The Future of Chrsyler

On Father’s day morning I watched the McLaughlin Group as I do most Sunday mornings. (Although I frequently turn off the sound while they shout over each other.) At the end of the show, John invites his guests to make a prediction and he makes one, too. John predicted that Chrysler will produce a car that gets 50 miles per gallon and costs less than $5,000 by the end of 2011.

 Let’s look at that in pieces. (Although I am going to nitpick with him over some of the details, I am not criticizing John McLaughlin. Keep reading.)

 First, it really isn’t Chrysler anymore. It is Fiat/Chrysler. This is more significant than most Americans realize. (Fiat didn’t put up any money to “buy” Chrysler. If the “new” Chrysler crashes and burns, Fiat walks away with minimal consequences. Sweet. Where do I sign up for this for my business?)

 Second, a car that gets 50 mpg is really no big deal. This is the easy part, believe it or not.

 Third, I think that a “less than $5,000” price tag is seriously optimistic, but I do think we could get into that neighborhood. (This is going to be a very bare bones car. Let me suggest that your teenager doesn’t need to drive a Lexus/Hummer/Suburban.)

 Fourth, I am not convinced that Chrysler can produce this (very) theoretical car in the US by the end of 2011. I will concede that Fiat/Chrysler might produce that car somewhere else by then, but that is a very different issue. (I understood that part of the reason we bailed out Chrysler and GM was to help save American jobs. If all of these production jobs move overseas, why are American taxpayers footing the bill to preserve and/or create jobs in Italy?) Historically, the time line from design to market for the US auto industry has been more than 5 years. To shorten that reality, the only option is to tool up to produce an existing Fiat model in the US. One small problem: the Fiats produced in Europe do not comply with US environmental laws. Either Fiat/Chrysler has to get a waiver of existing environmental laws or they have to re-tool their “small engine technology” to comply with those laws. Any bets on which is more favorably received by US taxpayers? And how long will this take?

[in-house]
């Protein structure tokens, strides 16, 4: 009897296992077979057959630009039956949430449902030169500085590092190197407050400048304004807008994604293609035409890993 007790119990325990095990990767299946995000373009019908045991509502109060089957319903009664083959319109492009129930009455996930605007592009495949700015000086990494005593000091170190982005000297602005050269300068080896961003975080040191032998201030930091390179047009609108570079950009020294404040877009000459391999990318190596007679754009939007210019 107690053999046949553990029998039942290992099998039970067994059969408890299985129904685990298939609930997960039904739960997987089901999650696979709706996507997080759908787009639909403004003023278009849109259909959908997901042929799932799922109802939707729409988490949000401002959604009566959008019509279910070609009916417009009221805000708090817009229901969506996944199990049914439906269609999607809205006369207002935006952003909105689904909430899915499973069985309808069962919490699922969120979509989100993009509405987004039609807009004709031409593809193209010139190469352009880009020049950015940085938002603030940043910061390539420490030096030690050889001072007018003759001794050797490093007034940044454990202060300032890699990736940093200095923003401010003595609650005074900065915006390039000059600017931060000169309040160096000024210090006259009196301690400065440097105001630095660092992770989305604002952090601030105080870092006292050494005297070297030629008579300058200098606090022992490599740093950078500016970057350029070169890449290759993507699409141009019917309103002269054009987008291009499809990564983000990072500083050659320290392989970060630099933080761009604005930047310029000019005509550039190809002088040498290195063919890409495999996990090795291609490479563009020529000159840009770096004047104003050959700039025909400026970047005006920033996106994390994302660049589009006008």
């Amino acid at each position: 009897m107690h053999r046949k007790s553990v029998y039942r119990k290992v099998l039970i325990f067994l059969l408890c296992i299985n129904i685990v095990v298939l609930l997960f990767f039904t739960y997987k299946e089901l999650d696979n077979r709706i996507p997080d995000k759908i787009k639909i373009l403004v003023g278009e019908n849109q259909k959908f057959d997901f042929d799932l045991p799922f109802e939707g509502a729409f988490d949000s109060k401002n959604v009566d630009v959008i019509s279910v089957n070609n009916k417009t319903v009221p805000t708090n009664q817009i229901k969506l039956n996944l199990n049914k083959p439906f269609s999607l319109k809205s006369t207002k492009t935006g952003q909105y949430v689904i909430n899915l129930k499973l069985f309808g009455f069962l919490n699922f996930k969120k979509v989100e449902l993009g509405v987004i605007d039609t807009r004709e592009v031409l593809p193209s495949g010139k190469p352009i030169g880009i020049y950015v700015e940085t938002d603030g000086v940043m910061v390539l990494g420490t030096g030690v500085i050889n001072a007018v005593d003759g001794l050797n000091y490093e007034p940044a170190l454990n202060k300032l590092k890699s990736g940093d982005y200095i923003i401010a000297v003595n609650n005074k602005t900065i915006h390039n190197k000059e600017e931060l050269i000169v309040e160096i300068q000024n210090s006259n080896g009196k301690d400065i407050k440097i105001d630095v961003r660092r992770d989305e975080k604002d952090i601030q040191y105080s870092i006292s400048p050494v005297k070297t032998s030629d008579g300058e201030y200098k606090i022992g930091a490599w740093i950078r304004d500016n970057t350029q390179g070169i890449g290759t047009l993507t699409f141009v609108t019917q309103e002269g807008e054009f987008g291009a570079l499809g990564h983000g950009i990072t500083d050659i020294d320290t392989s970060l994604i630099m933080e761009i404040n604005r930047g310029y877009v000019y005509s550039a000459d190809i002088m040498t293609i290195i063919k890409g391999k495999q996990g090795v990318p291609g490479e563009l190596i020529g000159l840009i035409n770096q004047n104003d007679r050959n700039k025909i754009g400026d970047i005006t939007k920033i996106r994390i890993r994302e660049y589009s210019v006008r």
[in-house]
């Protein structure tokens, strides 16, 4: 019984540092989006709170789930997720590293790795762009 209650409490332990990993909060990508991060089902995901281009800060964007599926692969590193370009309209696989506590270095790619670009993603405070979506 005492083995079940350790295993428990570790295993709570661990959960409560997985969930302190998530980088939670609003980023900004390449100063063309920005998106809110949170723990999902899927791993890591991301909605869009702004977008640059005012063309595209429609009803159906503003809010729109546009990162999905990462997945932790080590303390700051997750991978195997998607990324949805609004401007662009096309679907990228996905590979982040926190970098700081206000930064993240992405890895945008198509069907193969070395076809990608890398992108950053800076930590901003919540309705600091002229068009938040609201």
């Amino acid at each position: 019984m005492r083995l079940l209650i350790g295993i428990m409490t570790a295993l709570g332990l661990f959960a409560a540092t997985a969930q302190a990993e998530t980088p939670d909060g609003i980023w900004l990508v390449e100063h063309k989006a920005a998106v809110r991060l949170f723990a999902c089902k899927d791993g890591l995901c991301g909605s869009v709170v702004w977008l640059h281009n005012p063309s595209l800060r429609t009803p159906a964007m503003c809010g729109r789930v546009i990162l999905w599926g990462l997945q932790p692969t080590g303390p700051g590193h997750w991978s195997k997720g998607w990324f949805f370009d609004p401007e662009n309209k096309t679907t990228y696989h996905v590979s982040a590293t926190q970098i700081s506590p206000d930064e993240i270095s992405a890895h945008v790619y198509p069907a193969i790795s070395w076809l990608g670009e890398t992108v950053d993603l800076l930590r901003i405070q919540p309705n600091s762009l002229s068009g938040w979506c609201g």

Another small detail: it takes more than a month or two to re-tool a car plant. Remember all of those car ads on TV that show the robots making the spot welds or spraying paint on cars on the assembly line? All of those robots have to be re-programmed to produce another car. The end of 2011 may be achievable (although improbable), but can Fiat/Chrysler survive that long? Their sales are already down by half from historical levels. (They aren’t the only one, but their numbers seem particularly bad.)

 More problematic are two questions that have no happy answer. First, what is the “hot” Chrysler product that people “have to have?” (To keep Fiat/Chrysler in business in the US for the interim period. However long that is.) The short answer is that there is no such product. The Dodge Ram truck is the leading contender, but the Ford F-150 and the Chevrolet C1500 are far more popular. (A very large problem.)

 Second, what is the Fiat product that Americans “have to have?” This is the “save Chrysler” notion. In theory, Chrysler is supposed to benefit from Fiat’s small engine technology. Let’s assume for the purpose of argument that Fiat has some super duper technology that will save Chrysler. If that was the case, Americans would be clamoring for that already existing Fiat model. Fiat would be selling thousands/millions/gazillions of those cars, because America is, after all, the home of “sell what sells.”

 John McLaughlin’s prediction that Chrysler would produce a 50 mpg $5,000 car by the end of 2011 illustrates the real problem. Most of the Pundits talk about Chrysler being “out of bankruptcy” like that’s the end of the story. The harsh reality is that Chrysler is still in serious trouble. The Fiat deal is life support. (At best.) Chrysler is not viable, Fiat or no Fiat. Chrysler as we know it will cease to exist. The question is the date of the demise, not whether it will happen.

 Michael Baumer



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by Michael Baumer